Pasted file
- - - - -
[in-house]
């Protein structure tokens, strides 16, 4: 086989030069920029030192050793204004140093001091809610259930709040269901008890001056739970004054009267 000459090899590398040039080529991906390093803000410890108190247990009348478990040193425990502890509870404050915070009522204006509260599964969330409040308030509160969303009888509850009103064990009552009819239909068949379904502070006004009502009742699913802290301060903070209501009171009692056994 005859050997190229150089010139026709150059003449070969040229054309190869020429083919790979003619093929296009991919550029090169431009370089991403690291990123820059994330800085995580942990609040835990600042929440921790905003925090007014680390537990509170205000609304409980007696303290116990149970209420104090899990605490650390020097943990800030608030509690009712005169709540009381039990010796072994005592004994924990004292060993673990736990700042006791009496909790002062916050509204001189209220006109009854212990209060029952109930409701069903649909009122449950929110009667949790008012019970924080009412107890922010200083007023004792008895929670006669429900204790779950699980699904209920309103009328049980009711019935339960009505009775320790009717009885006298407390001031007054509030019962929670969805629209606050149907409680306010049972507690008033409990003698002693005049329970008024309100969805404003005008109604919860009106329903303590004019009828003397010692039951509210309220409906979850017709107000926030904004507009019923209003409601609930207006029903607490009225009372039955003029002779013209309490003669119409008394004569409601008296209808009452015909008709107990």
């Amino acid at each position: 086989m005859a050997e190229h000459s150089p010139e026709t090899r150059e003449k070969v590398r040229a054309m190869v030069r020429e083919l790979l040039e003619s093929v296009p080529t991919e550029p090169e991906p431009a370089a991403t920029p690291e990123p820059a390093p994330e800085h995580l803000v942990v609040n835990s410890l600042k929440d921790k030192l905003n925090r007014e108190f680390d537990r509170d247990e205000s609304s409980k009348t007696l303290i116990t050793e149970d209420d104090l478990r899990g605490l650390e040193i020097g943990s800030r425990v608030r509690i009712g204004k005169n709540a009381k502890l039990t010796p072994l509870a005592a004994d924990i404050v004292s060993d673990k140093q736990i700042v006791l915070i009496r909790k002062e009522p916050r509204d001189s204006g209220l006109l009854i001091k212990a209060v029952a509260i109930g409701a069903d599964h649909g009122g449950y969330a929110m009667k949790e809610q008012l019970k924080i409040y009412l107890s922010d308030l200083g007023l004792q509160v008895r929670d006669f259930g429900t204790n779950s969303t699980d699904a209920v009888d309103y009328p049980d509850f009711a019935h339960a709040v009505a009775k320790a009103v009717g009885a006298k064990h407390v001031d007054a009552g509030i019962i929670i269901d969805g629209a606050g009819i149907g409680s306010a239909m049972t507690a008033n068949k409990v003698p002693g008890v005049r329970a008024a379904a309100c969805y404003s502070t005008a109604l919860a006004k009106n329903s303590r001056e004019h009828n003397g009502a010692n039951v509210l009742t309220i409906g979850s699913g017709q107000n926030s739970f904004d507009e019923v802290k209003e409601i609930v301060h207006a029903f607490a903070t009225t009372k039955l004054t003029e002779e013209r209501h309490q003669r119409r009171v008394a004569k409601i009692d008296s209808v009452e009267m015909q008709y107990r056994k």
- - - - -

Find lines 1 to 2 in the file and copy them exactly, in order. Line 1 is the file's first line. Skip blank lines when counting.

[in-house]
């Protein structure tokens, strides 16, 4: 086989030069920029030192050793204004140093001091809610259930709040269901008890001056739970004054009267 000459090899590398040039080529991906390093803000410890108190247990009348478990040193425990502890509870404050915070009522204006509260599964969330409040308030509160969303009888509850009103064990009552009819239909068949379904502070006004009502009742699913802290301060903070209501009171009692056994 005859050997190229150089010139026709150059003449070969040229054309190869020429083919790979003619093929296009991919550029090169431009370089991403690291990123820059994330800085995580942990609040835990600042929440921790905003925090007014680390537990509170205000609304409980007696303290116990149970209420104090899990605490650390020097943990800030608030509690009712005169709540009381039990010796072994005592004994924990004292060993673990736990700042006791009496909790002062916050509204001189209220006109009854212990209060029952109930409701069903649909009122449950929110009667949790008012019970924080009412107890922010200083007023004792008895929670006669429900204790779950699980699904209920309103009328049980009711019935339960009505009775320790009717009885006298407390001031007054509030019962929670969805629209606050149907409680306010049972507690008033409990003698002693005049329970008024309100969805404003005008109604919860009106329903303590004019009828003397010692039951509210309220409906979850017709107000926030904004507009019923209003409601609930207006029903607490009225009372039955003029002779013209309490003669119409008394004569409601008296209808009452015909008709107990």